By: Suzanne Sherman
The impulse to turn everything into a federal case – even something a personal as an obscene finger gesture – flips the middle finger at the political system the founders created.
Whether you agree with the behavior or not, the “right” to wave your middle finger at police officers has been declared expression protected by the First Amendment of the United States Constitution.
Debra Cruise-Gulyas was stopped by Officer Matthew Wayne Minard in Taylor, Michigan, back in 2017; at that time, Minard cited her for a non-moving violation. As she drove away, Cruise-Gulyas waved her middle finger at Officer Minard, who responded by pulling her over a second time; at this point, he revised her citation to a moving violation.
At issue is whether the second stop was lawful. To be so within the constitutional system as originally intended, this woman’s expression must be protected by the laws and the constitution of the State of Michigan — not the First Amendment of the United States Constitution. But predictably, all of the analysis in the media has turned to the following issue: is waving the middle finger at a police officer speech protected by the U.S. Constitution?
Judge Jeffrey Sutton of the U.S. Court of Appeals for the 6th Circuit answered in the affirmative. He wrote in his opinion that “fits of rudeness or lack of gratitude may violate the Golden Rule. But that doesn’t make them illegal or for that matter punishable.” He also explained that “Any reasonable officer would know that a citizen who raises her middle finger engages in speech protected by the First Amendment.”
The First Amendment reads, in relevant part: “Congress shall make no law…abridging the freedom of speech…” Taken absent any historical context, (and ignoring the very first word — Congress) the Court’s opinion is in conformance with mainstream interpretations of Constitutional guarantees and is celebrated as such. But is this interpretation in conformance with the document as proposed to and ratified by the States?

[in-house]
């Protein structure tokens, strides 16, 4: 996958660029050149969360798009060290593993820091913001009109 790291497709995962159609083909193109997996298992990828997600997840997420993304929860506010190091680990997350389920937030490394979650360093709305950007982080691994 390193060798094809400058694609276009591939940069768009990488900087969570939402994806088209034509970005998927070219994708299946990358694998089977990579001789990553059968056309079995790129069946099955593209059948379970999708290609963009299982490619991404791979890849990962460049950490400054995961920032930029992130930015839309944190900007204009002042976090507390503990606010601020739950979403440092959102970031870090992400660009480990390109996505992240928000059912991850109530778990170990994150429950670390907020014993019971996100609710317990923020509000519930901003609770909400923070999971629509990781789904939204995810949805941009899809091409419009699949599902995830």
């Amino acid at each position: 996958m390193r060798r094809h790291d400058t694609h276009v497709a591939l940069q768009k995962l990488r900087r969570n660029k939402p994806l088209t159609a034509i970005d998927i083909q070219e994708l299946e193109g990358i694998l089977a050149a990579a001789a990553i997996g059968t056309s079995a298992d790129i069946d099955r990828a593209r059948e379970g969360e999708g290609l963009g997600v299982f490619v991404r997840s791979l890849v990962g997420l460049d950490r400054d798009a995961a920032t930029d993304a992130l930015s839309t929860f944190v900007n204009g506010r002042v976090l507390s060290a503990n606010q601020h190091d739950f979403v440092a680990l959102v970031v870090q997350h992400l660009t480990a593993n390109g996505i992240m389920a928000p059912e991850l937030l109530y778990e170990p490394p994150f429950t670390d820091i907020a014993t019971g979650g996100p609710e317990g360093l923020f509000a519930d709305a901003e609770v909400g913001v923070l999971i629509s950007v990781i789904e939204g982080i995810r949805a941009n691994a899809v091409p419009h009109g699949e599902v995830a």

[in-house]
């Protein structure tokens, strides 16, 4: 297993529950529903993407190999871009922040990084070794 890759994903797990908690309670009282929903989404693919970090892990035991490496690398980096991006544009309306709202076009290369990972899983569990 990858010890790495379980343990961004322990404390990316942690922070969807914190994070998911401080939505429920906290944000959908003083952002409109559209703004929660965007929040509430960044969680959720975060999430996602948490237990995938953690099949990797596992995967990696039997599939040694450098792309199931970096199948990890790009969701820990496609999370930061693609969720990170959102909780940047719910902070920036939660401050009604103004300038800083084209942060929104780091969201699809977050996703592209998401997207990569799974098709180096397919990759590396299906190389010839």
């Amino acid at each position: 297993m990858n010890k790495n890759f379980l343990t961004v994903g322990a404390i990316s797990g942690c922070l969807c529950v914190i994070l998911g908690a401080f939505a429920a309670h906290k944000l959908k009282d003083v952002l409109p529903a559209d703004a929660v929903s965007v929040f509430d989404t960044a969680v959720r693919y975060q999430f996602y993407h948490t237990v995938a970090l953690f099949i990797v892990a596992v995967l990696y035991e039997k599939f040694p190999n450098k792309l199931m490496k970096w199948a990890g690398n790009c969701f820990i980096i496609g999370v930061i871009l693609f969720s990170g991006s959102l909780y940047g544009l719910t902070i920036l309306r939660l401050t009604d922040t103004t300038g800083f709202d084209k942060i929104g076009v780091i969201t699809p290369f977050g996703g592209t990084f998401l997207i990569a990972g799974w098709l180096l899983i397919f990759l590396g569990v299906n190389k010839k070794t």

The powers delegated to Congress by the States are enumerated in Article I, section 8 of the Constitution. Speech, religion, the press, arms, searches and seizures, procedural due process, for example, were left out of the main body of the Constitution. Fearing the general government would tread beyond the powers specifically delegated to it, some States refused to ratify unless changes (amendments) were added to guarantee their powers and the rights of individuals would not be usurped. A Bill of Rights was added, not to guarantee, grant or protect the rights included therein, but to gain the confidence in the people that the new government would not encroach upon them.
Many people are not aware that there is a preamble to the Bill of Rights, which states, in part, the following:
“The Conventions of a number of the States, having at the time of their adopting the Constitution, expressed a desire, in order to prevent misconstruction or abuse of its powers, that further declaratory and restrictive clauses should be added: And as extending the ground of public confidence in the Government, will best ensure the beneficent ends of its institution.” (emphasis added)
Accordingly, the behavior at issue in this case, considered speech, is clearly outside the delegated power of the general government; meaning, this matter is historically outside the purview of the federal judiciary.
Because the general government was prohibited from legislating or reviewing such laws, the Tenth Amendment becomes operative, and it states the following:
“The powers not delegated to the United States by the Constitution, nor prohibited by it to the States, are reserved to the States respectively, or to the people.”
James Madison, who proposed a strong central government at the Philadelphia Convention, after his Virginia Plan was rejected outright, explained the role of the new government as follows in his Federalist #45: